The blood specks the straw and the
guns shout on cue, shaking the chicken wire.

Out of the wind, the town’s women
cradle their lattes in the only cafe they will
drink in. The other’s owner has a
mad son, the boycotters tell me, a killer
of chickens when he he was young and when
that herd of sheep were found with the straight
edges of their throats staring at the sky,
gossip said that he’d have been the one with a
steaming knife stumbling away into the dark.

Everyone knows who the killers are.
A neighbour leans over his fence and tell us
of marsupials we’ve never heard of. Phascogales.
Google has a glamour shot of them, modelling
cuteness and teeth. When your birds are got at
it’s the Phascogales shimmying in, needlepoint smile.
But, he pauses for the sky to roil and brood above,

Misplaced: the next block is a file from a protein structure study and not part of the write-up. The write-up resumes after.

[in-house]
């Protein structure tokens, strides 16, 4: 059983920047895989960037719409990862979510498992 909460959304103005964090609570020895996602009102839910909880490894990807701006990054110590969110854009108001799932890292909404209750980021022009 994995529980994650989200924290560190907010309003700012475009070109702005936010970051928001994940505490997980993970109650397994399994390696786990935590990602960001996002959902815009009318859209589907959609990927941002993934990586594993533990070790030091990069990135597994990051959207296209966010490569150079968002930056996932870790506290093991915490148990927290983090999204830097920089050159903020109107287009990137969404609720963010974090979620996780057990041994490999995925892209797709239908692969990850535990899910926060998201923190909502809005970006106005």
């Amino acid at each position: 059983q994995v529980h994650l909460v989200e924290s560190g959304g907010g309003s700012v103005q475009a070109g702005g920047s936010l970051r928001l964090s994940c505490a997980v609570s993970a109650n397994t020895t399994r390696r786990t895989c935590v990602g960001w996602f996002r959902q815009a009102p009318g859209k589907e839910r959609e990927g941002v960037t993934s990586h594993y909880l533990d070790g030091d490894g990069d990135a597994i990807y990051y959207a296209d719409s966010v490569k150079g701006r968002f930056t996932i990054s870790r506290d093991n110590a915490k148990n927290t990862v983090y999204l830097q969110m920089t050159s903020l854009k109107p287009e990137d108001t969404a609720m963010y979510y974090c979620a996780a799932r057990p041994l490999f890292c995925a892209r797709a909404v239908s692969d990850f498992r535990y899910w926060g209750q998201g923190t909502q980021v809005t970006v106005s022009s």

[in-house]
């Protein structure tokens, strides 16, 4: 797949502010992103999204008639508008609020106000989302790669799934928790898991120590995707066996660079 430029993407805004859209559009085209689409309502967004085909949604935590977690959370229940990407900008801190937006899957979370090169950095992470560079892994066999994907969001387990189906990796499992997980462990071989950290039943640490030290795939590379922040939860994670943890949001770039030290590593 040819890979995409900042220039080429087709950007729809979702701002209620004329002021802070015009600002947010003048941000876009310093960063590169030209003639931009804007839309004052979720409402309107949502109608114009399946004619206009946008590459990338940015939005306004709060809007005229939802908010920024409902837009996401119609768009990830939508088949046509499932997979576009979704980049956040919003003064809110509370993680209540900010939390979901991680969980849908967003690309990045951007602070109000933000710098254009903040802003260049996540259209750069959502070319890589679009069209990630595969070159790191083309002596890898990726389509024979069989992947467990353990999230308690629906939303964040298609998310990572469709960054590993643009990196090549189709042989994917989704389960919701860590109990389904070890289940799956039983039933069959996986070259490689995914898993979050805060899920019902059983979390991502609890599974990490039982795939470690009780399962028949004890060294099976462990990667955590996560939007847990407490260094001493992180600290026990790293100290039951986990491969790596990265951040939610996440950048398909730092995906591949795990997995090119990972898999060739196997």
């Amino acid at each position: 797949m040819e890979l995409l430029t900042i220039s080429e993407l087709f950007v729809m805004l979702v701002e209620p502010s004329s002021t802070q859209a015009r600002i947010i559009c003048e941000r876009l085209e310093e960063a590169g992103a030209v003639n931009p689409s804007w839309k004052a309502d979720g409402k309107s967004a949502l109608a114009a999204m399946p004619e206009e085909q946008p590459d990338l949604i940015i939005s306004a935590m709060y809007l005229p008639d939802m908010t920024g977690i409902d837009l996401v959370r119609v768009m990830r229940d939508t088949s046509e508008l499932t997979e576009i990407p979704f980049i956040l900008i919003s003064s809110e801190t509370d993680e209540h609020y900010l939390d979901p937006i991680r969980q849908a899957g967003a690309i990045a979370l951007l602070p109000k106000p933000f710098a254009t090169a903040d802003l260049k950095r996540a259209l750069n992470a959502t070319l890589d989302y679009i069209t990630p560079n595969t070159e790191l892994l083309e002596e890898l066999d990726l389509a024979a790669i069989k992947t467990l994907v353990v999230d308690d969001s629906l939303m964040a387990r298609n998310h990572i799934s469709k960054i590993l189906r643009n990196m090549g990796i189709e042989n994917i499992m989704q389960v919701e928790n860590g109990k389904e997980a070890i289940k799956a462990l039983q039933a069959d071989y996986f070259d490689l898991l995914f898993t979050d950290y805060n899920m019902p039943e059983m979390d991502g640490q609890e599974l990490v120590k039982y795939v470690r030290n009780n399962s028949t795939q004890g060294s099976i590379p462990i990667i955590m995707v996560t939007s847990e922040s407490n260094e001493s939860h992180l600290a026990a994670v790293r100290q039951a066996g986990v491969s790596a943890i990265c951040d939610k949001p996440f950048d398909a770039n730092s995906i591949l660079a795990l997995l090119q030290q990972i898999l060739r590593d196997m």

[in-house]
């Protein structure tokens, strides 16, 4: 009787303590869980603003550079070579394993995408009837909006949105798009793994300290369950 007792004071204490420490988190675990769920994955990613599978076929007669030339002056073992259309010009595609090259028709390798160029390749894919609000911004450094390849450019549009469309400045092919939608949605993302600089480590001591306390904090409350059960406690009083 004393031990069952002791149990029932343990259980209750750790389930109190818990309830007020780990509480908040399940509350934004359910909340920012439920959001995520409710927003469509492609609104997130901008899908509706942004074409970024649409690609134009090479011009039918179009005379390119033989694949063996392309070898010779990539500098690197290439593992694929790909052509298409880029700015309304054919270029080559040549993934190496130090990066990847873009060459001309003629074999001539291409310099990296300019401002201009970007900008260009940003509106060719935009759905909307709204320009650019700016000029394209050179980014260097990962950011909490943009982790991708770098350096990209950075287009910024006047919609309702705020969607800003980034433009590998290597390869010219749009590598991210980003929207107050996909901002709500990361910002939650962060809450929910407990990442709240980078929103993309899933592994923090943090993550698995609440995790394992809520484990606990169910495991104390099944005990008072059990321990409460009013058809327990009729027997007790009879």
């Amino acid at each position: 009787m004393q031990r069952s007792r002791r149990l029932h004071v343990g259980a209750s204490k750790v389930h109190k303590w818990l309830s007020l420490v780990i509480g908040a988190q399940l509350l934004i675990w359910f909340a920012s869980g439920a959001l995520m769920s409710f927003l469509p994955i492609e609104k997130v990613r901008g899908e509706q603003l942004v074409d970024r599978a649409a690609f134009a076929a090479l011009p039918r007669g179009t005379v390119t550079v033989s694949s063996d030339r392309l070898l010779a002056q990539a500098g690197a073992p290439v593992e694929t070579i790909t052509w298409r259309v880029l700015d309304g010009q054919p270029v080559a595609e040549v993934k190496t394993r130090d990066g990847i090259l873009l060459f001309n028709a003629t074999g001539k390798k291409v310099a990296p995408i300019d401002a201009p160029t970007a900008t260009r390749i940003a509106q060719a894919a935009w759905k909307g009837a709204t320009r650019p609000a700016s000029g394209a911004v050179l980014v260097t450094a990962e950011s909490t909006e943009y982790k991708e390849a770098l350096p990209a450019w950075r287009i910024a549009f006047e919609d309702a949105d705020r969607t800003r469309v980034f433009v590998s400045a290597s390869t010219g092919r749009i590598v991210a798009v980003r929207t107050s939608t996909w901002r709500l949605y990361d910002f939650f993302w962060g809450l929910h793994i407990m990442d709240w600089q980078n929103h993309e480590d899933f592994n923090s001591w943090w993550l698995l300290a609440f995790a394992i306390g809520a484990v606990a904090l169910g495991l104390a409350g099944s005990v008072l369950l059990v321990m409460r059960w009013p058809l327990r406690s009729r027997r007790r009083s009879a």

the frost will bring them to an urgent hunger.
Everyone’s heard of them in town but me.

I never witness what has taken the chickens.
Some nocturnal predator, an opportunist
for easy protein. The weather has turned.
The Fort-Knox coop stands half built, dripping.
I learn late that the pariah cafe was firebombed
one night and has closed its doors. The town keeps
its own sentences and justice. The guns keep firing
and the bird lift more slowly every time, but no one
expects more bodies until the weather shifts again.

Damen O'Brien

Overall winner School Age Emerson Hurley.

Ipswich Poetry Feast 2018 winners:

  • 5 to 7 Years: The Ender Farmer, Leo McNally (Karalee, Queensland)
  • 8 to 10 Years: Henry’s Poem, Amaeh Reed (Trinity Beach, Queensland)
  • 11 to 13 Years: An Ethical Irony, Michael Swift (Como, Western Australia), The Mansion That Time Forgot, Grace Longhi (Holy Cross School, Trinity Park, Cairns, Queensland)
  • 14 to 15 Years: Picturesque, Mysheka Field (Marsden, Queensland)
  • 16 to 17 Years: How to Write Poetry, Emerson Hurley (Brighton East, Victoria)
  • Open Age Bush Poetry: Bluey, Tom Mcilveen (Port Macquarie, New South Wales)